James Chen: Technical Analysis of Indices, Currencies, and Commodities for 2015
James Chen December 24, 2014 3:50 PM
<p>UK100 The UK 100 (daily chart shown above), which tracks the FTSE 100, spent the fourth quarter of 2014 in a wild, choppy ride that […]</p>
The UK 100 (daily chart shown above), which tracks the FTSE 100, spent the fourth quarter of 2014 in a wild, choppy ride that began with the UK’s benchmark equity index falling dramatically from its new 14-year high of 6905 in early September.
The sharp decline lasted for more than a month, by which time the UK 100 had plunged to an extreme depth of 6070 in mid-October, establishing more than a one-year low.
From there, the rebound and recovery was almost as dramatic as its fall. In little more than a month, the index climbed sharply to hit a high of 6772 by late November.
After a brief consolidation of its gains, the UK 100 plummeted yet again starting in early December. This plunge dropped the index close to its October bottom, hitting a low around 6122 by mid-December.
Rounding out 2014, the UK 100 has spent the latter half of December thus far in a sharp relief rally along with other major global indices, particularly the US benchmark equity indices.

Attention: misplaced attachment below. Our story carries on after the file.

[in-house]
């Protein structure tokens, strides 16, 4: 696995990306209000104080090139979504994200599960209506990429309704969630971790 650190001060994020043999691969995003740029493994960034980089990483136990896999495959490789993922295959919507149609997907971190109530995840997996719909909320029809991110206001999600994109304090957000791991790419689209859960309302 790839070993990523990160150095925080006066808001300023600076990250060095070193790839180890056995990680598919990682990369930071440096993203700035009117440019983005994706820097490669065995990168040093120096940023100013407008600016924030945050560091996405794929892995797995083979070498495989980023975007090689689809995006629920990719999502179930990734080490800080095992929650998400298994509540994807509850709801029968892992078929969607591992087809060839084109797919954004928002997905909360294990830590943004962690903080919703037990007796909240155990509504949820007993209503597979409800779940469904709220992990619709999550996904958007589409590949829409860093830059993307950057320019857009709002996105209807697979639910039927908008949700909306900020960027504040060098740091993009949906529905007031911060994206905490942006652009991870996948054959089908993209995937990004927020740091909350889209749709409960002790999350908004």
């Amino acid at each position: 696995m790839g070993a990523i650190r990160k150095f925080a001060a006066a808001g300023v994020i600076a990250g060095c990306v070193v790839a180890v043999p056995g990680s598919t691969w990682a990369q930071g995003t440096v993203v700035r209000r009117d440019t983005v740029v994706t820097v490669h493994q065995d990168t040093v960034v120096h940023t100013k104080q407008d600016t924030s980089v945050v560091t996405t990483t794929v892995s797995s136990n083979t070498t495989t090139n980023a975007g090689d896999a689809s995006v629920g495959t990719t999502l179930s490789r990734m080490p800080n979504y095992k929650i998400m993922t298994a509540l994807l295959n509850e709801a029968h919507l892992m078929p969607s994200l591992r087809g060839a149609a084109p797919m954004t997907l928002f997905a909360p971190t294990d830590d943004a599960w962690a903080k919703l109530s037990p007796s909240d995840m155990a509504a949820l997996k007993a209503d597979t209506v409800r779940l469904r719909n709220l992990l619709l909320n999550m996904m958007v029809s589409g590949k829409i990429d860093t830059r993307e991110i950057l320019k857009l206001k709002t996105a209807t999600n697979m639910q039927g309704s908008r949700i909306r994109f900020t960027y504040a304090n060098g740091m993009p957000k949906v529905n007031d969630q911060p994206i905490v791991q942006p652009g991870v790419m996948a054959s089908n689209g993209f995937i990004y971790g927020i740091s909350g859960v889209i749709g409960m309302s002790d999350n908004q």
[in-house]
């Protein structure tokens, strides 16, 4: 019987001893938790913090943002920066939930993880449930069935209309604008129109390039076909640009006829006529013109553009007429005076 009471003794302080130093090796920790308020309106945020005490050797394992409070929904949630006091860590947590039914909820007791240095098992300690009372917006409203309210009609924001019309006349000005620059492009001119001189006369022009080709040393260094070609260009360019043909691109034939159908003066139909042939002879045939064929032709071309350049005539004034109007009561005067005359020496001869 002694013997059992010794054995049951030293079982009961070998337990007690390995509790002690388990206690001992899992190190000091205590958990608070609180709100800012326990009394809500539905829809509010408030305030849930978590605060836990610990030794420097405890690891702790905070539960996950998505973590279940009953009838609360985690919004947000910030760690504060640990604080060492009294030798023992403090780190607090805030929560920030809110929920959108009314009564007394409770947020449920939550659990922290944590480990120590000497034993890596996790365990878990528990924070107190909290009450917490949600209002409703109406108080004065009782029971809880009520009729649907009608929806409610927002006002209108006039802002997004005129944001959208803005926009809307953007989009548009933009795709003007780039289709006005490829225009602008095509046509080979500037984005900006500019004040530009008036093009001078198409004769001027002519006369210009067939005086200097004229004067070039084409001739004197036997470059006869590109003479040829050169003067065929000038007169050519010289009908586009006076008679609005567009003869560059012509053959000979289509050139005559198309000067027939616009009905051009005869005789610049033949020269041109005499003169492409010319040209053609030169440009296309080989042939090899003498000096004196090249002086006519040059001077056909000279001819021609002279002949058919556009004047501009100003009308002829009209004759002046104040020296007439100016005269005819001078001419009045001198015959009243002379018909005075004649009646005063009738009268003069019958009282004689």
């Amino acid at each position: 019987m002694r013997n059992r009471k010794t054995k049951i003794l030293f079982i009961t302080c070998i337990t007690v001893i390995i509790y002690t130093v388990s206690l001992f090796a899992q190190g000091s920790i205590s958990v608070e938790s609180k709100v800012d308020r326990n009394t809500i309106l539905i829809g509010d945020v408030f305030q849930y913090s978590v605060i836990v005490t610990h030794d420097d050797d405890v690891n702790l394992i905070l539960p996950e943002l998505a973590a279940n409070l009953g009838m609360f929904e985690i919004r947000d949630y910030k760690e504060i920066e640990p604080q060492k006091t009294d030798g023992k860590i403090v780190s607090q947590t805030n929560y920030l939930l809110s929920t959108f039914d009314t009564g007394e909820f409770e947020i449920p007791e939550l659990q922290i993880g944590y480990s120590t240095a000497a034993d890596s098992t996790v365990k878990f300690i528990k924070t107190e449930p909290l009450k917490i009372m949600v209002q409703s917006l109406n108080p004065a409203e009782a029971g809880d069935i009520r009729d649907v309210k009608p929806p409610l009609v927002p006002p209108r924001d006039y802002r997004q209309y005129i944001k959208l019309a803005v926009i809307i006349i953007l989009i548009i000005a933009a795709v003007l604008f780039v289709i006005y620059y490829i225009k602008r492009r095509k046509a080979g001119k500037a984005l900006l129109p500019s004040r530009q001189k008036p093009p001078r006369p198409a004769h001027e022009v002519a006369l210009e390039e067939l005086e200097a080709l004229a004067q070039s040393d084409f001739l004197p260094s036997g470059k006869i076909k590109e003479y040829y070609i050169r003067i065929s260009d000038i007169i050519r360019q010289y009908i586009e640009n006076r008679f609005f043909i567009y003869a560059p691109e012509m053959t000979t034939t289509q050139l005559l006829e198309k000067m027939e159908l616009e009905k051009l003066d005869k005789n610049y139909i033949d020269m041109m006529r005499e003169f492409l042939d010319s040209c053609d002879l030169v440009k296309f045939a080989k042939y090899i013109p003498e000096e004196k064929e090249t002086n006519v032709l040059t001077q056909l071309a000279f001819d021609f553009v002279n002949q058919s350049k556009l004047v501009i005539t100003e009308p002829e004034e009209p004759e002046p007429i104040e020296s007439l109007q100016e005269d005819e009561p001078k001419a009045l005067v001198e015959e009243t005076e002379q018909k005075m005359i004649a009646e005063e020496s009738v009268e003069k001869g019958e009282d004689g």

The long-term trend for the UK 100 continues to be bullish, despite the dramatic declines and choppy nature of the past quarter.
Globally, equities have risen substantially on a net basis within the past year, and should continue to see gains going into 2015.
The key upside level to watch continues to reside around the 6900 level, which is near the multi-year highs for the index and a major resistance area. If that level is broken to the upside, a new all-time high around 7000 should be the new bullish target to shoot for in early-to-mid 2015.
Wall Street (daily chart shown above), which tracks the Dow Jones Industrial Average, spent much of 2014 in a dramatic bullish trend.
The major pullbacks within this uptrend occurred in January, July, October, and the first half of December. The October pullback was the most drastic, with almost a 9% drop within the span of less than a month.
Despite these four major pullbacks, Wall Street is set to end 2014 substantially higher than it started, having gained approximately 8% as of late December from the beginning of the year.
The most recent all-time high for the index was around 17,990, just short of 18,000 psychological resistance, which was hit in the first week of December.
After that high was reached, the index made a corrective plunge that brought it to a low of around 17,030 in mid-December before rebounding sharply.